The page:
What is the Rohingya refugee problem
Access to health for Rohingyas
Providing access to health and responding to suffering
In Cox’s Bazaar, in the Kutupalong-Balukhali camp, where 600,000 Rohingya refugees live, Médecins du Monde Switzerland offers an appropriate response in terms of basic health care, sexual and reproductive health and the fight against gender-based violence. For Médecins du Monde and its partners, improving access to medical care and strengthening the health care offered in the camp is an absolute priority given the precarious conditions and alarming situation.
Nothing could have prepared me for the extent of the crisis and suffering that I saw today in Cox’s Bazaar in Bangladesh. Antonio Guterres, United Nations Secretary-General, July 2018
Through a strong local partnership with the Bangladeshi NGO Friendship, Médecins du Monde Switzerland promotes health promotion, prevention and high quality health services. Building local capacity is important to ensure that improved access to health care for Rohingya refugees is real, sustainable and effective.
The activities support two health posts in the refugee camp as well as mobile medical teams. 4,000 consultations per month are carried out in the two health posts. Almost 60% of patients are women and more than 25% are children under 5 years of age. The mobile teams visit 10 to 15 families every day.
The exodus of the Rohingya
The UN regards the Rohingya as "the most persecuted minority" in the world. Discriminated for decades and stripped of their Burmese nationality in 1982, these stateless people are indeed victims of genuine persecution, what the United Nations calls ethnic cleansing. Almost 700,000 Rohingya have fled Rakhine State in Myanmar (formerly Burma) since August 2017 after Burmese security forces carried out “cleanups”. Many of them are women and very young children.
Refugee testimonies are overwhelming evidence of the atrocities committed by the Burmese military during these purges and during the October 2016 campaign. The crimes against humanity committed against the Rohingyas include massacres and murders, gang rape and other sexual violence, looting, deportation and the burning of hundreds of villages. The violence has also resulted in the displacement of tens of thousands of people from other ethnic minorities. As for the Rohingyas remaining in Burma, in addition to systematically violating their rights to nationality, freedom of movement, access to health, education and livelihood, they continue to suffer from serious food insecurity and threats.
Because of its speed and density, this refugee crisis has become the largest refugee crisis in the world. Local communities in the Cox’s Bazaar area, which is already high in poverty, have been hard hit. The people and government of Bangladesh had generously welcomed more than a million refugees and opened their borders to them, at a time when refugee protection was deteriorating and many countries were putting up barriers to evade the refugees' requests for help and their duty to protect under international law , was extraordinary and especially commendable.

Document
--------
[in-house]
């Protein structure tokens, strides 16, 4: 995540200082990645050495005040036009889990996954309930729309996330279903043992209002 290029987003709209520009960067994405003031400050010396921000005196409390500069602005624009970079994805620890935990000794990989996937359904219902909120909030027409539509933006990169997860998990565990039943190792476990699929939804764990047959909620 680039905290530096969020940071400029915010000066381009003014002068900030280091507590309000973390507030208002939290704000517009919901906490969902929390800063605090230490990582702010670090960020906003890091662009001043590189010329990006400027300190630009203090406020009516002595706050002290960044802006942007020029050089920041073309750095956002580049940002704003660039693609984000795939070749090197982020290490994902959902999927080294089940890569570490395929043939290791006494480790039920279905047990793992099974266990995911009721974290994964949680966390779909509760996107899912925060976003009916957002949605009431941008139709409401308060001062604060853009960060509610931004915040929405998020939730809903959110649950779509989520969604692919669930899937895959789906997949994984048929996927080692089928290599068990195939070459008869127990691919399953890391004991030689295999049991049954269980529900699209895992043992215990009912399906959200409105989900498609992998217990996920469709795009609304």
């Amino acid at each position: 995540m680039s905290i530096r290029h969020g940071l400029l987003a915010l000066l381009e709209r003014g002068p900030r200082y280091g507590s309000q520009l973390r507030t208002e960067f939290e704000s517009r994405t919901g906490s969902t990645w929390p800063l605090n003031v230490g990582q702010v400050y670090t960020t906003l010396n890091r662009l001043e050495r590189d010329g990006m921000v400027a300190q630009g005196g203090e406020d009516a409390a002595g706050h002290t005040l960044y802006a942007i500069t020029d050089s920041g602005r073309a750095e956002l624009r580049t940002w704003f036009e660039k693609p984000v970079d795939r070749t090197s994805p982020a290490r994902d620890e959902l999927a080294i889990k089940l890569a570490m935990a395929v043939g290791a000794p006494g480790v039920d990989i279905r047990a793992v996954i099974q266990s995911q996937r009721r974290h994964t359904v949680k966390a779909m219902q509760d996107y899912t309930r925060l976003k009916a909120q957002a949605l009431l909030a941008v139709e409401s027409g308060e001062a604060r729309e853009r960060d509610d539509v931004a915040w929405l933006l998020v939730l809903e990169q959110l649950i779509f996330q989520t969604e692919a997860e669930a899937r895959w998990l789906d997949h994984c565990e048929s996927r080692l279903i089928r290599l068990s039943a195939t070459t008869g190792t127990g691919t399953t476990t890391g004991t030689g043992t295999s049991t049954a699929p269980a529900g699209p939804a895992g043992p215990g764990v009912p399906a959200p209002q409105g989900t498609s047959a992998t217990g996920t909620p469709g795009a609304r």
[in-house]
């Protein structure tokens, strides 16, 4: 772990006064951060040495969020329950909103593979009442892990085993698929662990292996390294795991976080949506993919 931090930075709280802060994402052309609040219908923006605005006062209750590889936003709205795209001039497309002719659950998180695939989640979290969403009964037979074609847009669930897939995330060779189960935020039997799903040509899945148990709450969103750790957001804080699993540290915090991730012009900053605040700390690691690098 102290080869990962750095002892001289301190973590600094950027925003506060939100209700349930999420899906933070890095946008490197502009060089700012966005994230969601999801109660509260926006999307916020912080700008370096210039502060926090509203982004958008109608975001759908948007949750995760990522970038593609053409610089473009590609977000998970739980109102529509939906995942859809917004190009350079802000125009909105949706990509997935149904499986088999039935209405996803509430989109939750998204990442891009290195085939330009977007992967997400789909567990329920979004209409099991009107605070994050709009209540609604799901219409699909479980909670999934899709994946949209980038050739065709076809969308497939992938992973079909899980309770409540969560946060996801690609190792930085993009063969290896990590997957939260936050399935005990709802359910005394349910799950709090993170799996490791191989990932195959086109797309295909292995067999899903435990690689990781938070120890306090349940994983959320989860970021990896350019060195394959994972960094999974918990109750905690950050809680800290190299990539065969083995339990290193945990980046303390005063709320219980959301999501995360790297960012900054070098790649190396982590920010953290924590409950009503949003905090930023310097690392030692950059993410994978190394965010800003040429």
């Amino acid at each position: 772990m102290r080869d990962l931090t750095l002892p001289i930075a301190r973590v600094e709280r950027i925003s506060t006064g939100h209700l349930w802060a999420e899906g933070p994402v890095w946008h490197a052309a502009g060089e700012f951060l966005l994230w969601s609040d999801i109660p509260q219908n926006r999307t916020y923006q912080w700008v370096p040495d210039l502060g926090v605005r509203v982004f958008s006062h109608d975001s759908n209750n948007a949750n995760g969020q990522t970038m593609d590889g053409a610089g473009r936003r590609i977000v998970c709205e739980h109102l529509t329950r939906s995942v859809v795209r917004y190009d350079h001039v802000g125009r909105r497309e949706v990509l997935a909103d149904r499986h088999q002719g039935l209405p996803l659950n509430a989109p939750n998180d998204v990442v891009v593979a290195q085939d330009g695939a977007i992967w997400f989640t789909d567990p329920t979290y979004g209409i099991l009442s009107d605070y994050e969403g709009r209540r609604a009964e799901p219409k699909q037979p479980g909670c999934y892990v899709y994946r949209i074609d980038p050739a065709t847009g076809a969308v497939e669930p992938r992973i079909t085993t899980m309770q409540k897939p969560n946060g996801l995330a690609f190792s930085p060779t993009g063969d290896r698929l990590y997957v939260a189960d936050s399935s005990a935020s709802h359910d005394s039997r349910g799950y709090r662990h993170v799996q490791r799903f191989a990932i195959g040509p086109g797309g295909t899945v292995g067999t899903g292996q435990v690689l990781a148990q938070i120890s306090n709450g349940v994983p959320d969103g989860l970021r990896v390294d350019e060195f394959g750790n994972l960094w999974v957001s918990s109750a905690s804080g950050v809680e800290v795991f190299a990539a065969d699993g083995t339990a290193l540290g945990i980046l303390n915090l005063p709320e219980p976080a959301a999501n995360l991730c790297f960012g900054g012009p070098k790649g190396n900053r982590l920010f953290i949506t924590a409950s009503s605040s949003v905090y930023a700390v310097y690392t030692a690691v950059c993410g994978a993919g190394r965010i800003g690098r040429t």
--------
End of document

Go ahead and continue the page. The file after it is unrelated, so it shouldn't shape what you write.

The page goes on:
The Kutupalong Balukhali Camp
The Kutupalong Balukhali Camp, which houses more than 600,000 Rohingya refugees, will be named the largest refugee camp in the world in 2018. In the district of Cox’s Bazaar in the extreme south of Bangladesh, the refugees are crammed into makeshift shelters. Since their forced resettlement after their exile in 2017, living conditions have remained extremely precarious. The lack of shelter, sanitation, food, water, medical care, overcrowding and the risk of contracting infectious diseases make this camp a dizzying humanitarian emergency area.
Médecins du Monde Switzerland works in camps 7 and 11 in Kutupalong / Balukhali. There are around 75,000 people in the camp, more than half of whom are under 18 years of age.
Return of Rohingya refugees to Burma: Dangerous and premature
Médecins du Monde has joined 42 NGOs to warn of an immediate return of refugees to Burma, a return that would be dangerous and premature.
Humanitarian aid and civil society organizations present in the Burmese state of Rakhine and in the Rohingya refugee camps in Bangladesh have expressed serious concerns about the return of the refugees planned for mid-November, as reported on October 30, 2018 by the joint working group of the Burmese and Bangladeshi governments was announced.
The governments of Burma and Bangladesh had assured the refugees and the international community that repatriation would only take place if it was voluntary, safe and dignified. We urge them to honor their commitments.
The United Nations has repeatedly stated that the situation in Burma at this time is not conducive to return. As the refugees continue to flee the country, it would be premature to return at this point in time. Involuntary return of refugees to a country where their lives and safety remain in grave danger would be a violation of the fundamental principle of non-refoulement.
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